Brown and California Attorney General Xavier Becerra held a press conference at the Capitol to defend the laws following a speech by Sessions to a law enforcement conference in downtown Sacramento on Wednesday morning.
Sessions' lawsuit hits directly on Senate Bill 54 - the centerpiece of California's "resistance" on immigration - which aims to prevent state and local police officers from helping to carry out the president's promised crackdown on undocumented immigrants.
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Sessions told those in attendance at the California Peace Officers Association's Legislative Day that the state has "a problem" and told state officials to "stop actively obstructing law enforcement ... stop protecting lawbreakers".
But there is a federal law that prohibits states and cities from interfering or prohibiting communication between local law enforcement and the feds about a person's immigration status.
The statement also reiterated some of Schaaf's criticism of the Trump administration.
Sessions has blamed sanctuary city policies for crime and gang violence.
Larger US cities, including Los Angeles, Chicago and NY ruled by the opposition Democrats, adopted policies that hinder the sharing of information between the local police and immigration officers. He also said that he spoke with former U.S. Attorney General Eric Holder on possible responses to the DOJ's lawsuit, and said that Legislature will have a response later today.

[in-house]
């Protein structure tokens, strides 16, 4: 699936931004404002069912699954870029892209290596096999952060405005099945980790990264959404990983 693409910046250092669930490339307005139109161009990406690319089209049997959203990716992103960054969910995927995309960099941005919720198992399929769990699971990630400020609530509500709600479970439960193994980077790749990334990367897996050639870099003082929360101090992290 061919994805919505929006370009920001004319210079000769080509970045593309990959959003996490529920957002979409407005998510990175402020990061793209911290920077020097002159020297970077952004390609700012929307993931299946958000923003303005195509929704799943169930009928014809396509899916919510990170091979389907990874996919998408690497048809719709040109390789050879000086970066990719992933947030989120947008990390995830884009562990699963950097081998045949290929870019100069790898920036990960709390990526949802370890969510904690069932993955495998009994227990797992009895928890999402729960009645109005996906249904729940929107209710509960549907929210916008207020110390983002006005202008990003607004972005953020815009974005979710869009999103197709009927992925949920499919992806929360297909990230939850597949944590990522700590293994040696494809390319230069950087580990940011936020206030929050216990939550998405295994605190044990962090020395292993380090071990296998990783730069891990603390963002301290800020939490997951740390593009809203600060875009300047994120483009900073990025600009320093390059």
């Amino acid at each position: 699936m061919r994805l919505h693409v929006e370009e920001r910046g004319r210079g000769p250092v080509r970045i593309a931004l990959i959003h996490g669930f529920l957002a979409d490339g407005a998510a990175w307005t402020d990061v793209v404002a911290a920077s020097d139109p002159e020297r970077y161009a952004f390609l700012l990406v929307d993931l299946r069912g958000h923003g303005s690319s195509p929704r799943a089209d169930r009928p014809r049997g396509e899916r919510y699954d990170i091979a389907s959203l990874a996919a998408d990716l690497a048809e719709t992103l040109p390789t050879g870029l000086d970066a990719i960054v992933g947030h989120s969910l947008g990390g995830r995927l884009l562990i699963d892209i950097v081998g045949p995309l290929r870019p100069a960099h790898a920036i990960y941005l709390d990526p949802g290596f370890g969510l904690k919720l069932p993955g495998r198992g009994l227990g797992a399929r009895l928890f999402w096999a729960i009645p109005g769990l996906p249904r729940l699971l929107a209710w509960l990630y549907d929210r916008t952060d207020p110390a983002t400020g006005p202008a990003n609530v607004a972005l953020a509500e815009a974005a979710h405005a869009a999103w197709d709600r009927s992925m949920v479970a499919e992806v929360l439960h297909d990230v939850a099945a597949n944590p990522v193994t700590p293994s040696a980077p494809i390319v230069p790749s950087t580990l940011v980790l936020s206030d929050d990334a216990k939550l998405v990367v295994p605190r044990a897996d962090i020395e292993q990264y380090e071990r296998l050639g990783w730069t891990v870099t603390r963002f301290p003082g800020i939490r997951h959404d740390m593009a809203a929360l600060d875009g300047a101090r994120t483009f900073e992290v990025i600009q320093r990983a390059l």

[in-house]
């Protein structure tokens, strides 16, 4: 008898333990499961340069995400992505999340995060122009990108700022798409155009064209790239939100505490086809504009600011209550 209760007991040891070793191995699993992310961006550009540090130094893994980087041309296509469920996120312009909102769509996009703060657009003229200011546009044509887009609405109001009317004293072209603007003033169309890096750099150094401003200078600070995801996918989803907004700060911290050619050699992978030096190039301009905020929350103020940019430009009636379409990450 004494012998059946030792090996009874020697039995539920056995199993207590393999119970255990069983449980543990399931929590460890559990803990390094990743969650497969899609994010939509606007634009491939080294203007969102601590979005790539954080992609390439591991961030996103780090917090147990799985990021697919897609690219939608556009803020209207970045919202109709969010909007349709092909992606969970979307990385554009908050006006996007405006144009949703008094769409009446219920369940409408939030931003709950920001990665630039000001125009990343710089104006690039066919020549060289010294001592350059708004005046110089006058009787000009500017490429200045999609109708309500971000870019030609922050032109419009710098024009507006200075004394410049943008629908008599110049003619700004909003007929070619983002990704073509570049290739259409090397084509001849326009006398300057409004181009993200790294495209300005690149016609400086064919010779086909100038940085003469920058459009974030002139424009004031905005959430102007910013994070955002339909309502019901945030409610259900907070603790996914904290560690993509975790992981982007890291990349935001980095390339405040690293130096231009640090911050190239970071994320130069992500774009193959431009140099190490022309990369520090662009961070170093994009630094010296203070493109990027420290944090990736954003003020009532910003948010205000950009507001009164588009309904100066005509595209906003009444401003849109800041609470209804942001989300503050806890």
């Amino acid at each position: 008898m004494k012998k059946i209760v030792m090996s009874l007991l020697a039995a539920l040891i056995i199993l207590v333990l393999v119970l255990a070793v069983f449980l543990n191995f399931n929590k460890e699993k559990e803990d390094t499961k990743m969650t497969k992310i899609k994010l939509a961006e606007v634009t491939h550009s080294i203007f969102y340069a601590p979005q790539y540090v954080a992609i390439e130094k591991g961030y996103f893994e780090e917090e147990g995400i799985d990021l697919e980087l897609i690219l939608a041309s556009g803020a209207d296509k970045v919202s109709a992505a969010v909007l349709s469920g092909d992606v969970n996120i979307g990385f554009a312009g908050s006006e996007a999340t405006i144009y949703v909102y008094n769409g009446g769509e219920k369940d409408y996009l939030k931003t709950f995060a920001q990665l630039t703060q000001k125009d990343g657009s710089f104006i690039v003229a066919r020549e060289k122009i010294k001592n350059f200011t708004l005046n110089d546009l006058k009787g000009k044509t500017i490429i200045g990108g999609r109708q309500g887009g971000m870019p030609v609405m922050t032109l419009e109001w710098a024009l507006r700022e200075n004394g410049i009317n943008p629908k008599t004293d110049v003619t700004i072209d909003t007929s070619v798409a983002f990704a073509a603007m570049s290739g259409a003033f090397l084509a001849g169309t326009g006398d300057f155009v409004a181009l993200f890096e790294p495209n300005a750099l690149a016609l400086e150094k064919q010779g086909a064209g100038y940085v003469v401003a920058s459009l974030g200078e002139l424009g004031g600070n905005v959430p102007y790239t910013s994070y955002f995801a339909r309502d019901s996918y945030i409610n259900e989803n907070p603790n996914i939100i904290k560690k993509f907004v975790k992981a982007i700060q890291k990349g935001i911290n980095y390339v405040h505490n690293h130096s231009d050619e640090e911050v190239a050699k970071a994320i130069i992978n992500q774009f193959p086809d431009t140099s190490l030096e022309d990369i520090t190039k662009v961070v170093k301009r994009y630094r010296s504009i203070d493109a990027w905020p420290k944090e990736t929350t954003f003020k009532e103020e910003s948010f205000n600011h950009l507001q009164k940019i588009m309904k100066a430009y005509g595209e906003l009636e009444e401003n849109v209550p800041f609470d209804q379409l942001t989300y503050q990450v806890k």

He added: "When people feel confident to come forward to report crimes in our communities or participate in policing efforts without fear of deportation, they are more likely to cooperate with the criminal justice system".
It is the first legal action against a state or local government over its immigration policies by Mr Sessions' justice department.
His plans on immigration have put him at odds with sanctuary cities and the state of California, which in October was declared a sanctuary state by legislation signed by Brown.
"So here's my message to Mayor Schaaf: How dare you!" Jeff, these political stunts may be the norm in Washington, but they don't work here. "Bragging about and encouraging obstruction of our law enforcement, and, the law-I am afraid that this is an embarrassment to the proud state of California". "We will do everything in our power to stand up for and protect Dreamers, hard-working families, immigrants - people who are just doing their best to work, to learn, and to have a part of the Sacramento and California dream", Steinberg said.
The U.S. Supreme Court reinforced the federal government's primacy in enforcing immigration law when it blocked much of Arizona's tough 2010 immigration law on similar grounds.